Leaving strips along field margins for wildflowers would certainly help, although it is unlikely (but not impossible) that you would get orchids. To be honest the best way would be to set aside a field and create a wildflower meadow (see Trevor Dines above), which would get colonised by common species over time.

9. Are you interested in orchids that can be grown as houseplants, do you have any?

I’m afraid I don’t; I think a big part of my obsession with wild orchids is the excitement of coming across something so beautiful completely unexpectedly – particularly surrounded by nature!

10. What wild Orchid would you like to see growing in its natural habitat, that is not found in the British Isles?

Probably the mirror orchid (Ophrys speculum) which is a relative of the bee orchid and can be found in the Mediterranean. The lip of the flower has a shiny blue surface, almost reflective it’s so smooth, surrounded by furry reddish hairs. That would be a cool one to come across.

11. You are currently doing a PhD at Kew Gardens, what exactly are you studying and what is your botanical ambition after you finish?

So I’m studying hybridization in four orchid species: man, military, monkey and lady. They all have flowers which look like little humans (they have arms and legs) and can be found both here in England and on mainland Europe. They all look very different, but when they grow in the same place they can’t keep their hands off one another and they reproduce together. The offspring are intermediates, looking half like one parent species and half like the other. These hybrid offspring are fertile and readily reproduce with each other and with both parents (it’s basically a big orchid orgy), creating large populations of orchids intermediate between the two original parent species. My PhD in one sentence is this: I’m trying to find out why these four species remain as four discrete entities, rather than just merging into one big hybrid ‘super species’, if you like. I haven’t quite worked out what I’m going to do once I finish in two and a half years’ time, but I really want to make botany more popular with the general public – whether that’s through writing, teaching, research or something else I don’t know.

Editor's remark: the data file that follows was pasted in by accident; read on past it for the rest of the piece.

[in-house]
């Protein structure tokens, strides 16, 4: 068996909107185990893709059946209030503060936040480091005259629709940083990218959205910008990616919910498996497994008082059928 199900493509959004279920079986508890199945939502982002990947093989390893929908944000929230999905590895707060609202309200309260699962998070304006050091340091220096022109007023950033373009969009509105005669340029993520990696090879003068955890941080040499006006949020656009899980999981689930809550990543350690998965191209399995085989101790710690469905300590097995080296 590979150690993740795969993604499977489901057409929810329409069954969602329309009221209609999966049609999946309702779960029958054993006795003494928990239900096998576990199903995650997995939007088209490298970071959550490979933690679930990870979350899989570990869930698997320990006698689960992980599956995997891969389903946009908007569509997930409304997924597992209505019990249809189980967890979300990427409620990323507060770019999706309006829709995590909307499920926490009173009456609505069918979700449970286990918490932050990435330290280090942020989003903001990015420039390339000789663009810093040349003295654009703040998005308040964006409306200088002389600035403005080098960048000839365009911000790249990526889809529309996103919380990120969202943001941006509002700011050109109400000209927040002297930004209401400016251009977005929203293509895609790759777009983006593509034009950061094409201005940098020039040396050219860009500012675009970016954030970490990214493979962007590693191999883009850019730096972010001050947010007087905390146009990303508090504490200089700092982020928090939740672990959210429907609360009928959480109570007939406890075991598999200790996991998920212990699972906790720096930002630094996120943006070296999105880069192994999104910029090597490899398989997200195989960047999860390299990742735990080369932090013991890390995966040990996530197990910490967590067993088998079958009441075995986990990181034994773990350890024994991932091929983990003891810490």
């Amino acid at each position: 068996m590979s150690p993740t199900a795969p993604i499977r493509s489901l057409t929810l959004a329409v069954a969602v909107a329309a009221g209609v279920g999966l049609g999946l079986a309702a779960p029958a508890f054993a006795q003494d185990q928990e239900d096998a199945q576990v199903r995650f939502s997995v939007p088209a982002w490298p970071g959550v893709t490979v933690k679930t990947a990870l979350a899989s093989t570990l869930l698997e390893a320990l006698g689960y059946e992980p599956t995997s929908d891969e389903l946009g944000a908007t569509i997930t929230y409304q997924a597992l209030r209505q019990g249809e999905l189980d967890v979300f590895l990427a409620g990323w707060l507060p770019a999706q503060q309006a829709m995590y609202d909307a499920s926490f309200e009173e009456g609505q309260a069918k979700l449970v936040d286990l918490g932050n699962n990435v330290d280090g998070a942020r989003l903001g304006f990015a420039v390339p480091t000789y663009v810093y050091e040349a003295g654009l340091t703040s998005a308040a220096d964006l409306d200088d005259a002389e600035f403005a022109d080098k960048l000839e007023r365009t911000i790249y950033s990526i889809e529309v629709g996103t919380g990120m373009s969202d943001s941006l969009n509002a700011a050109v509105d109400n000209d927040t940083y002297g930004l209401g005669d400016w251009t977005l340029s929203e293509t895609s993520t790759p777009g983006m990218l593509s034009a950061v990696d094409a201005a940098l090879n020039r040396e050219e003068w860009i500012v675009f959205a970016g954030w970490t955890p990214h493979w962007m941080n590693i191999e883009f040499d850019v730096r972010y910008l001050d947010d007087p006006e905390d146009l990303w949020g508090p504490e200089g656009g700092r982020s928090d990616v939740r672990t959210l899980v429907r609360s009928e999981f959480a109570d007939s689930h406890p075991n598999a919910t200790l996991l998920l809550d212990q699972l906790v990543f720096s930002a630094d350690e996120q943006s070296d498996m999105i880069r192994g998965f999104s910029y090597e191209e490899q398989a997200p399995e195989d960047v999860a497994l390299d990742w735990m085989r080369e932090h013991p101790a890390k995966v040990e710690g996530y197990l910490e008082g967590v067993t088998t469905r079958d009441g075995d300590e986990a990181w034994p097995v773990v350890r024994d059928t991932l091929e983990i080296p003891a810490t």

12. Do you have any tips for any budding orchid hunters. Where can they start?

Orchid hunting is so easy to get into (once you find your first you’ll be hooked!). And it’s for anyone of any age or background – and it’s free! I’d recommend joining the Hardy Orchid Society or the Botanical Society of Britain and Ireland ( for information. Your local Wildlife Trust nature reserves would be a good way to start too. If you’re on Twitter, get involved with Wildflower Hour (there’s a hashtag #wildflowerhour) which occurs between 8-9pm every Sunday evening and people share their wildflower findings from the previous week – there are always a lot of orchid photos floating around, particular when they’re in flower between April and September. Start with

the commoner species that you’re likely to come across without much guidance – e.g. common spotted orchids, common twayblades, early purple orchids and broad-leaved helleborines. Then as you get into it you’ll probably find yourself going further afield to find some of the rarer ones. And who knows you might end up trying to find them all in one summer!


Leif Bersweden

Twitter page HERE


You can buy The Orchid Hunter in any major bookshop or online.

Amazon Book page (printed version £10.04, kindle £6.64) HERE